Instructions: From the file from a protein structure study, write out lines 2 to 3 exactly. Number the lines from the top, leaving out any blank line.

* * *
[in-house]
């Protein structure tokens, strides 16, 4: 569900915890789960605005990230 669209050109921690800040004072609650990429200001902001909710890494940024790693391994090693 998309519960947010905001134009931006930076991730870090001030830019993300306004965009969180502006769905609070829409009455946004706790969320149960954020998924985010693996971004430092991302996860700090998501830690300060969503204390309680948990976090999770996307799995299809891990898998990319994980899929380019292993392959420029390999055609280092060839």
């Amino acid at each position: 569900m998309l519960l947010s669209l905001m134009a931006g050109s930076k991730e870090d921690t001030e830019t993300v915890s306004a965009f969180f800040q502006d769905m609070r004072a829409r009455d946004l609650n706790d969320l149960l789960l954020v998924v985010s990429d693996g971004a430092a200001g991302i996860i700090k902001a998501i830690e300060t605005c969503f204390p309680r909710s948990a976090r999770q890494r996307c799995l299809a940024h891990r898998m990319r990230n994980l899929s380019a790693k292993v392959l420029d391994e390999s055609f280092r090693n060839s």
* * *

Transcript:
């Protein structure tokens, strides 16, 4: 569900915890789960605005990230 669209050109921690800040004072609650990429200001902001909710890494940024790693391994090693 998309519960947010905001134009931006930076991730870090001030830019993300306004965009969180502006769905609070829409009455946004706790969320149960954020998924985010693996971004430092991302996860700090998501830690300060969503204390309680948990976090999770996307799995299809891990898998990319994980899929380019292993392959420029390999055609280092060839």
């Amino acid at each position: 569900m998309l519960l947010s669209l905001m134009a931006g050109s930076k991730e870090d921690t001030e830019t993300v915890s306004a965009f969180f800040q502006d769905m609070r004072a829409r009455d946004l609650n706790d969320l149960l789960l954020v998924v985010s990429d693996g971004a430092a200001g991302i996860i700090k902001a998501i830690e300060t605005c969503f204390p309680r909710s948990a976090r999770q890494r996307c799995l299809a940024h891990r898998m990319r990230n994980l899929s380019a790693k292993v392959l420029d391994e390999s055609f280092r090693n060839s």